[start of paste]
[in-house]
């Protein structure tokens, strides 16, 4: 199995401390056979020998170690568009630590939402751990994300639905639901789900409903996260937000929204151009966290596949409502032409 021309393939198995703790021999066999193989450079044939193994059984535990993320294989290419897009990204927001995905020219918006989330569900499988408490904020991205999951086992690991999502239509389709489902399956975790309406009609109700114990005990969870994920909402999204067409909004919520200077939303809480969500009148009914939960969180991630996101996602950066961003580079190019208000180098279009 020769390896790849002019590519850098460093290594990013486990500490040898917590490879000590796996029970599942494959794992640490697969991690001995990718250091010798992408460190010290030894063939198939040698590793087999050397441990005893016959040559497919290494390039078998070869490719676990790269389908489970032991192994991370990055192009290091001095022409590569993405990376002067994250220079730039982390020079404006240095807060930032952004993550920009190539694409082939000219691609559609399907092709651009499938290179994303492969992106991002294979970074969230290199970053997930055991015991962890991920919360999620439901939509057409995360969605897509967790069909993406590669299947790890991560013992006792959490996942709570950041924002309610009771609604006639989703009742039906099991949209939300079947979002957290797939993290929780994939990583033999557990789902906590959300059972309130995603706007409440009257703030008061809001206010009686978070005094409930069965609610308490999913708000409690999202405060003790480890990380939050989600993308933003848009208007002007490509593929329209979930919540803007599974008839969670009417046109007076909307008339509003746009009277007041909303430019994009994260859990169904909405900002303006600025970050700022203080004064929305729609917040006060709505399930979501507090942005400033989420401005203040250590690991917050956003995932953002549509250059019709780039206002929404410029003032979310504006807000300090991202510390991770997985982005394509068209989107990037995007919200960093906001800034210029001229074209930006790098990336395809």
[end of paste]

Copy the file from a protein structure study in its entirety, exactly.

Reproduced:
[in-house]
């Protein structure tokens, strides 16, 4: 199995401390056979020998170690568009630590939402751990994300639905639901789900409903996260937000929204151009966290596949409502032409 021309393939198995703790021999066999193989450079044939193994059984535990993320294989290419897009990204927001995905020219918006989330569900499988408490904020991205999951086992690991999502239509389709489902399956975790309406009609109700114990005990969870994920909402999204067409909004919520200077939303809480969500009148009914939960969180991630996101996602950066961003580079190019208000180098279009 020769390896790849002019590519850098460093290594990013486990500490040898917590490879000590796996029970599942494959794992640490697969991690001995990718250091010798992408460190010290030894063939198939040698590793087999050397441990005893016959040559497919290494390039078998070869490719676990790269389908489970032991192994991370990055192009290091001095022409590569993405990376002067994250220079730039982390020079404006240095807060930032952004993550920009190539694409082939000219691609559609399907092709651009499938290179994303492969992106991002294979970074969230290199970053997930055991015991962890991920919360999620439901939509057409995360969605897509967790069909993406590669299947790890991560013992006792959490996942709570950041924002309610009771609604006639989703009742039906099991949209939300079947979002957290797939993290929780994939990583033999557990789902906590959300059972309130995603706007409440009257703030008061809001206010009686978070005094409930069965609610308490999913708000409690999202405060003790480890990380939050989600993308933003848009208007002007490509593929329209979930919540803007599974008839969670009417046109007076909307008339509003746009009277007041909303430019994009994260859990169904909405900002303006600025970050700022203080004064929305729609917040006060709505399930979501507090942005400033989420401005203040250590690991917050956003995932953002549509250059019709780039206002929404410029003032979310504006807000300090991202510390991770997985982005394509068209989107990037995007919200960093906001800034210029001229074209930006790098990336395809």